Blu Tuesday: “The Green Mile” and More


Tom Hanks and Michael Clarke Duncan in "The Green Mile"

Blu Tuesday is a weekly column where we review the newest Blu-ray and 4K releases, along with a brief rundown of the included bonus material, to determine whether they’re worth buying, renting or skipping.

Pick of the Week: “The Green Mile”

Five years after striking gold with “The Shawshank Redemption,” Frank Darabont returned to the director’s chair with another adaptation of a Stephen King story. But while both movies contain similar premises about an innocent man who’s wrongly imprisoned for a crime he didn’t commit, “The Green Mile” hews closer to King’s supernatural tendencies. With that said, it’s certainly the lesser film. At just over three hours, the movie is way longer than it probably needs to be, with the second act, in particular, feeling a bit monotonous. Nevertheless, the final hour really brings it home as the film turns its focus to Michael Clarke Duncan’s character, his magical abilities and his relationship with the prison guards. It’s that last part in which “The Green Mile” shines the brightest, thanks largely to some solid performances by Tom Hanks, David Morse and the Oscar-nominated Duncan. Though “The Green Mile” isn’t as memorable or affecting as “The Shawshank Redemption,” much like that film, it’s a simple but good story that’s incredibly well told.

Extras include an audio commentary by writer/director Frank Darabont, as well as the making-of documentary “Miracle and Mystery,” Michael Clarke Duncan’s original screen test and more. FINAL VERDICT: BUY

Also Out This Week:

House of Gucci” — Ridley Scott’s true-crime drama about the murder of Maurizio Gucci, heir to the Gucci fashion dynasty, is an appropriately sensational film about greed, power, wealth and extravagance that unfortunately doesn’t quite come together as well as you’d hope. It’s overlong and messy, with an inconsistent tone that’s split between serious drama and black comedy. Part of the problem is that the movie’s focus constantly shifts between three or four different characters, each with their own story to tell. Fortunately, the acting is so good across the board that it helps to forgive some of these shortcomings, especially Jared Leto, who delivers a wonderfully over-the-top performance as Mauricio’s eccentric cousin Pablo. Though it’s a bit of a shame that these performances are wasted on an otherwise ordinary movie, they at least make “House of Gucci” a lot more enjoyable as a result. Extras include a behind-the-scenes look at making the film. FINAL VERDICT: RENT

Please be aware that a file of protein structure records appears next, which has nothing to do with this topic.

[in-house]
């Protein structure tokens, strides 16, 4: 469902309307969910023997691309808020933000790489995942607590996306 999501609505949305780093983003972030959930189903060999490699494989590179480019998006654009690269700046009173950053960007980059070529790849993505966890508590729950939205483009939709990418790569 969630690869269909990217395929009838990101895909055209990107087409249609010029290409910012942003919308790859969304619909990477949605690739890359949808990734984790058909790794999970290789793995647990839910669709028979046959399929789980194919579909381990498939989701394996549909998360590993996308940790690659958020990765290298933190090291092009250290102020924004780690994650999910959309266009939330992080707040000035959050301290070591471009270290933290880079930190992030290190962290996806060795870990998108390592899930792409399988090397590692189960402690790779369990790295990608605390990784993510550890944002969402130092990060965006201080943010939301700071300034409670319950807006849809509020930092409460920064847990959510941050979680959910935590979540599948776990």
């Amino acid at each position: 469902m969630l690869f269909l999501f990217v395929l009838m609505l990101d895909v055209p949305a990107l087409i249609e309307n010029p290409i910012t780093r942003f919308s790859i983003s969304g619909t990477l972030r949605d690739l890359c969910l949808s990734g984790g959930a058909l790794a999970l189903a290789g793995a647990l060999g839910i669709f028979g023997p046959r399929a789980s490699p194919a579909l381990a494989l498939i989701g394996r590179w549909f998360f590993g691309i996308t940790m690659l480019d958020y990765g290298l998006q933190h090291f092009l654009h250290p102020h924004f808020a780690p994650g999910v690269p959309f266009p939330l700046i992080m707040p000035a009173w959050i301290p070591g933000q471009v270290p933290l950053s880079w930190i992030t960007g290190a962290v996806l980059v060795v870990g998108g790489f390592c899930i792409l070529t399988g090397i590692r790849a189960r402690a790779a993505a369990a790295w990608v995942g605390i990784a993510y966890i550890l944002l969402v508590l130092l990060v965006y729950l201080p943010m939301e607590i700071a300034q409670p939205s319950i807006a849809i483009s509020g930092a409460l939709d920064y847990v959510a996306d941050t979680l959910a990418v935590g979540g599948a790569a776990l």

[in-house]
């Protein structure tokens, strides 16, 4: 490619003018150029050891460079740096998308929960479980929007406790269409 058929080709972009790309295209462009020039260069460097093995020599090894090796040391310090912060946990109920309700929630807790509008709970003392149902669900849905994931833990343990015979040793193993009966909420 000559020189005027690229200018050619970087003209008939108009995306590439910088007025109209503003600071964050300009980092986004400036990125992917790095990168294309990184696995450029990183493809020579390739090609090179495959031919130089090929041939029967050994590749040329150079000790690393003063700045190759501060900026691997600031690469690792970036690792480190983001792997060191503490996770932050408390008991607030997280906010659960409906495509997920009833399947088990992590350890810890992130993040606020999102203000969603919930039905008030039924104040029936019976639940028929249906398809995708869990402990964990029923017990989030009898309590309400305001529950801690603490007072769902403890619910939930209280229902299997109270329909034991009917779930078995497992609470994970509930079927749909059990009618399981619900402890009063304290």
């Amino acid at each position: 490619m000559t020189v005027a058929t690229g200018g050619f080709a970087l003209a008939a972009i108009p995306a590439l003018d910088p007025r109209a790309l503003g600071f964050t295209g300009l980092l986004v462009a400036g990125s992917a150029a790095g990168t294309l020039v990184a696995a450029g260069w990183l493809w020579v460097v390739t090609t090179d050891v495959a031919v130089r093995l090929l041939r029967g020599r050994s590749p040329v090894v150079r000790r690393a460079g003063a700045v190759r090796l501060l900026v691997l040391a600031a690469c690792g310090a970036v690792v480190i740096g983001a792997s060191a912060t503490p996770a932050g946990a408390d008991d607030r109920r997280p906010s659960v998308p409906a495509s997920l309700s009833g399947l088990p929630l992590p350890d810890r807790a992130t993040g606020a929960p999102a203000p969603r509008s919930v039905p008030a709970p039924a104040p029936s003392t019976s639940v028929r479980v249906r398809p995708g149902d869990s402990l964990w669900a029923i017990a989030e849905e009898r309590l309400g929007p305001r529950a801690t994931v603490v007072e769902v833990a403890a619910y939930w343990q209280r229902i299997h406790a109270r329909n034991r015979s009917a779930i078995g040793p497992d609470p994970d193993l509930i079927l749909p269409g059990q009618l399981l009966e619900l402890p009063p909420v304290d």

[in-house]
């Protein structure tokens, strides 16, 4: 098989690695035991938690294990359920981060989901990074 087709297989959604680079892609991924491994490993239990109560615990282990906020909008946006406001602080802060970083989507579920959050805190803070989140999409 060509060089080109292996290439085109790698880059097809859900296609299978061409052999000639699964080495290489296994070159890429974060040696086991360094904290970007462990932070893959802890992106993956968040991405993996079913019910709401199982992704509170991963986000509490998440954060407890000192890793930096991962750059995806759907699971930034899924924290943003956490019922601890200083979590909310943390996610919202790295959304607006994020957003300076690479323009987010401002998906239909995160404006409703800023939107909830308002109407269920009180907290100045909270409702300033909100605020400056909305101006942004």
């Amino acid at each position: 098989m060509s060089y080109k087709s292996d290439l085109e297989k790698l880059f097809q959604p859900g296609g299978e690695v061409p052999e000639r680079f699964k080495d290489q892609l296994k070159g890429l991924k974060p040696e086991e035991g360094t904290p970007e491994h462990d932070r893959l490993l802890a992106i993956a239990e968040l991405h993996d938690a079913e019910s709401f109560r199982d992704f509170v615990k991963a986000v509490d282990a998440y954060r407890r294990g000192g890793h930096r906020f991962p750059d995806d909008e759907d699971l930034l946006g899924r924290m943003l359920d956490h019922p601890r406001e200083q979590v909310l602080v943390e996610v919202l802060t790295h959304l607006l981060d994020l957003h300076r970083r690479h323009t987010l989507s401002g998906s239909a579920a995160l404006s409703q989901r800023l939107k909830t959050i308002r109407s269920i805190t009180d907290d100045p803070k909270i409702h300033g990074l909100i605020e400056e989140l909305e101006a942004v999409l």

The King’s Man” — Matthew Vaughn’s “Kingsman” films may be flawed and slightly juvenile, but at their best, they’re a fun slice of escapism that aren’t meant to be taken too seriously. While fans wait for the next installment in the main series, this prequel film (also directed by Vaughn) aims to provide some backstory as to how the Kingsman organization came to be. Unfortunately, the awkwardly titled “The King’s Man” doesn’t seem to know what kind of movie it wants to be. Is it a spy thriller, a war movie or an adventure comedy? In reality, it’s a bit of all three, jumping between tones so erratically that it eventually unspools like a ball of yarn. Ralph Fiennes is well-cast in the lead role, and there are a few good action sequences, but the film continuously gets in its own way, killing any momentum or sense of excitement. Though it’s understandable why Vaughn would be interested in exploring the origins of this fictional world, he fails to give the audience a reason to truly care. Extras include a six-part making-of documentary and an in-depth look at creating the silent knife fight sequence. FINAL VERDICT: RENT

American Underdog” — Directors Andrew and Jon Erwin have made a name for themselves in the faith-based market with movies like “I Can Only Imagine” and “I Still Believe,” so they’re a natural fit to tackle a biopic about Hall of Fame quarterback Kurt Warner, one of the NFL’s most outspoken Christian players. Warner’s story is certainly one that seems tailor-made for Hollywood, but as incredible as his journey from grocery store stock boy to Super Bowl champion may be, the movie feels very formulaic in execution, complete with all the usual beats of an underdog sports drama. The performances are fine, if hardly memorable, and the Erwin brothers lay on the schmaltz a little too heavily at times, but despite its flaws, “American Underdog” just about gets by on its remarkable true story. FINAL VERDICT: RENT

The 355” — After directing what is arguably the worst X-Men movie to date, Simon Kinberg (who also co-wrote the terrible “X-Men: Apocalypse”) has decided to torture audiences once again with this remarkably bland international spy thriller that bombed so badly at the box office that it’s been rushed to home video within weeks of debuting in theaters. The film’s key selling point is that it’s an all-female action movie, but while it boasts an impressive cast that includes Jessica Chastain, Lupita Nyong’o, Penelope Cruz and Diane Kruger, their combined talents aren’t enough to compensate for the clichéd script, lackluster action sequences and poor direction. “The 355” is certainly better as a result of their involvement, but it doesn’t make the experience any less forgettable. Extras include a behind-the-scenes look at making the film, deleted scenes and visual effects breakdowns. FINAL VERDICT: SKIP

Disclosure: Bullz-Eye was provided a copy of the above titles for review purposes.


About Author

A lover of film and the art of debate, Jason doesn’t like to be wrong, which is why he became a movie critic. In addition to writing for, Jason has contributed to Film School Rejects and is a proud member of the Central Ohio Film Critics Association and the Online Film Critics Society.